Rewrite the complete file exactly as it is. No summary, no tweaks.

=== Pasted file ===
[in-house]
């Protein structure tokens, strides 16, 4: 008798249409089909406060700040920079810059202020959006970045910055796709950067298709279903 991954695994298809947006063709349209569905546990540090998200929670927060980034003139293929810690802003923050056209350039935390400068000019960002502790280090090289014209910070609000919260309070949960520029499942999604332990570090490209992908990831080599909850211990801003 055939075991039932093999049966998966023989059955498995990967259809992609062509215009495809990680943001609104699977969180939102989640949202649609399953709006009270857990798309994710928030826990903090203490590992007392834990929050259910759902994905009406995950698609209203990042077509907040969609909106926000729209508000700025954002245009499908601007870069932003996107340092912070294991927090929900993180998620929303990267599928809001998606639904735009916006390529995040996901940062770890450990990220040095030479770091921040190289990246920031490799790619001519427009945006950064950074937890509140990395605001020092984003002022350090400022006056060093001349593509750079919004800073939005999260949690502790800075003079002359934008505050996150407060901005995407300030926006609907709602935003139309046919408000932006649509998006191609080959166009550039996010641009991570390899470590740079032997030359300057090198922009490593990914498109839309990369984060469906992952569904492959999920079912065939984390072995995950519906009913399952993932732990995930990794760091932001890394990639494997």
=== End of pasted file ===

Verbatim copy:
[in-house]
């Protein structure tokens, strides 16, 4: 008798249409089909406060700040920079810059202020959006970045910055796709950067298709279903 991954695994298809947006063709349209569905546990540090998200929670927060980034003139293929810690802003923050056209350039935390400068000019960002502790280090090289014209910070609000919260309070949960520029499942999604332990570090490209992908990831080599909850211990801003 055939075991039932093999049966998966023989059955498995990967259809992609062509215009495809990680943001609104699977969180939102989640949202649609399953709006009270857990798309994710928030826990903090203490590992007392834990929050259910759902994905009406995950698609209203990042077509907040969609909106926000729209508000700025954002245009499908601007870069932003996107340092912070294991927090929900993180998620929303990267599928809001998606639904735009916006390529995040996901940062770890450990990220040095030479770091921040190289990246920031490799790619001519427009945006950064950074937890509140990395605001020092984003002022350090400022006056060093001349593509750079919004800073939005999260949690502790800075003079002359934008505050996150407060901005995407300030926006609907709602935003139309046919408000932006649509998006191609080959166009550039996010641009991570390899470590740079032997030359300057090198922009490593990914498109839309990369984060469906992952569904492959999920079912065939984390072995995950519906009913399952993932732990995930990794760091932001890394990639494997």